China’s yuan plunges again. Is a currency war coming?

China’s currency is plunging again. But how low will it go?

The yuan weakened almost 1% against the US dollar on Thursday to hit its lowest level in a year. It has now fallen by nearly 8% over the past three months amid a global trade spat and concerns over an economic slowdown in China.

Analysts said the yuan’s latest dip came after China’s central bank indicated that it was willing to accept a weaker currency.

A sliding currency could help China’s huge export industry cope with new US tariffs, as it makes Chinese products cheaper for buyers who pay in dollars. That could in turn boost an economy that posted its slowest growth rate in nearly two years — 6.7% — in the second quarter.

Unlike the dollar or euro, the yuan does not float freely against other currencies. Instead, China’s central bank helps guide the currency by setting a daily trading range. On Thursday, it surprised investors by guiding the yuan lower.

Ken Cheung, a currency analyst at investment bank Mizuho, said the move implied that the central bank would tolerate a weaker currency in order to support the economy.

There could be costs, however. A weaker yuan risks increasing trade tensions with the Trump administration, which has repeatedly accused China of keeping its currency artificially low to support its huge export industry.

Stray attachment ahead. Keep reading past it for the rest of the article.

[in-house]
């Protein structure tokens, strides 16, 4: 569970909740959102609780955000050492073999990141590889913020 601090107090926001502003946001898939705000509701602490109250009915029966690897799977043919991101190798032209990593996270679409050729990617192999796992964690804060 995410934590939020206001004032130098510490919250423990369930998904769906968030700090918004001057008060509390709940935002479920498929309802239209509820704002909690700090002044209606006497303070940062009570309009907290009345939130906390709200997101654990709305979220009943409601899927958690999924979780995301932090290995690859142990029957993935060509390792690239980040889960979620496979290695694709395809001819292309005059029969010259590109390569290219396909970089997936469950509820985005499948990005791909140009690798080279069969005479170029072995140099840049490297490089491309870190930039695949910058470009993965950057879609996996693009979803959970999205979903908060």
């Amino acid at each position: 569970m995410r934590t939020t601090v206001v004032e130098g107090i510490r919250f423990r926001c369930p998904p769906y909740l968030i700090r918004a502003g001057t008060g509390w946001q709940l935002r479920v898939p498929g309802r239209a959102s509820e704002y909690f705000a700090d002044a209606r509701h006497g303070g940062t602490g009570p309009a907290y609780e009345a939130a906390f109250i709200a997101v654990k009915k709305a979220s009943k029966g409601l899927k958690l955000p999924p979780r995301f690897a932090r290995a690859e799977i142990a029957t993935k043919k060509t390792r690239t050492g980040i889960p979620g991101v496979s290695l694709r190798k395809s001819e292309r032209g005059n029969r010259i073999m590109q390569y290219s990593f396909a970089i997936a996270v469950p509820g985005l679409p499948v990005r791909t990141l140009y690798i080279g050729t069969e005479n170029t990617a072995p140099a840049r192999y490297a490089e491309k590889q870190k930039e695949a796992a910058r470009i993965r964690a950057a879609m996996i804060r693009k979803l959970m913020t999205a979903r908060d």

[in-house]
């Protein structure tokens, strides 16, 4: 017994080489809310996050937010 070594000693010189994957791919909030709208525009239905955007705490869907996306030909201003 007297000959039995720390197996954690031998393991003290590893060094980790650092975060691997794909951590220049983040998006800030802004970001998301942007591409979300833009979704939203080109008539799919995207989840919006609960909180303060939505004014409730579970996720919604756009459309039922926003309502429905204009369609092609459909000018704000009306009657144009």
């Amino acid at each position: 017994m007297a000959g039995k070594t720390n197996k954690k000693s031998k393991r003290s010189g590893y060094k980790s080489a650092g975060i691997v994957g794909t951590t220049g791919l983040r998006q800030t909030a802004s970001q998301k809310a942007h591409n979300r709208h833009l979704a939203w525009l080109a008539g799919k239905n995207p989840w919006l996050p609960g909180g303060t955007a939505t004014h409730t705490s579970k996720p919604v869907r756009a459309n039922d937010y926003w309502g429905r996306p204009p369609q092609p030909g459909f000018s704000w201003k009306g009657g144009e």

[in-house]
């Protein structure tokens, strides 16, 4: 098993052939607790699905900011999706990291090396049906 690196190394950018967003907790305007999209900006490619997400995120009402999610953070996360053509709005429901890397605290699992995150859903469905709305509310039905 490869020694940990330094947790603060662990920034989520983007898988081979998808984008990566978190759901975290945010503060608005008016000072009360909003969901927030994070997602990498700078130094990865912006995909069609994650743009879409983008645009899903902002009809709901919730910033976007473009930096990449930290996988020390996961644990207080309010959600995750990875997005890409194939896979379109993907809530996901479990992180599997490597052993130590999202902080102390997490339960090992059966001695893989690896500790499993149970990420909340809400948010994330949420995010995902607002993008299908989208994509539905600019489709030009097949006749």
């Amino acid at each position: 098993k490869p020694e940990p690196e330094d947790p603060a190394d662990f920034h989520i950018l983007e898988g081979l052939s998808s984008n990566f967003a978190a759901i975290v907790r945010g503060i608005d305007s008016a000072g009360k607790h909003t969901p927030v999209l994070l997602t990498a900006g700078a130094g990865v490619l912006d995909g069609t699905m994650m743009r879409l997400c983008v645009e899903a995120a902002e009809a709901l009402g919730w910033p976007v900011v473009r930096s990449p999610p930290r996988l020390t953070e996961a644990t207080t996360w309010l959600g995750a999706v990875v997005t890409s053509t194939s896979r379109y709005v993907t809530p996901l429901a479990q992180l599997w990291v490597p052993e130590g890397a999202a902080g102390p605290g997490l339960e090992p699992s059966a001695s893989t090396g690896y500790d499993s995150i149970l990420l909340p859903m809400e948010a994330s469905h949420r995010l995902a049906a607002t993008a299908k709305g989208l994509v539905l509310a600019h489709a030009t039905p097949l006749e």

Analysts say it’s unlikely that China would use the weaker yuan as a weapon in the trade war. They point to the chaos caused in Chinese and global markets by sharp falls in the currency in 2015 and early 2016.

But trade tensions are escalating anyway. The United States and China have slapped tariffs on billions of dollars of each other’s goods, and President Donald Trump is threatening to strike again at even more Chinese exports.

There are other factors weighing on the yuan. Given the strength of the US economy, the Federal Reserve is expected to keep raising interest rates. That makes it more attractive for investors to hold US dollars, prompting them to sell other currencies.

“Gravity is doing its job again as monetary policy diverges further between the United States and China,” said Margaret Yang, an analyst at investment firm CMC Markets.

The question is how much further the yuan may fall.

Qi Gao, a currency analyst at Scotia Bank, expects the currency to weaken another 2% against the dollar. That would be when it would feel compelled to halt the yuan’s descent, he added.

It’s a careful balancing act for policymakers.

If the yuan falls too quickly, it could prompt money to flood out of China as investors lose confidence and seek to exchange it for assets in dollars and other currencies.

“Chinese authorities will likely prevent the currency from moving too sharply in any direction,” said Hannah Anderson, global market strategist at JPMorgan Asset Management.

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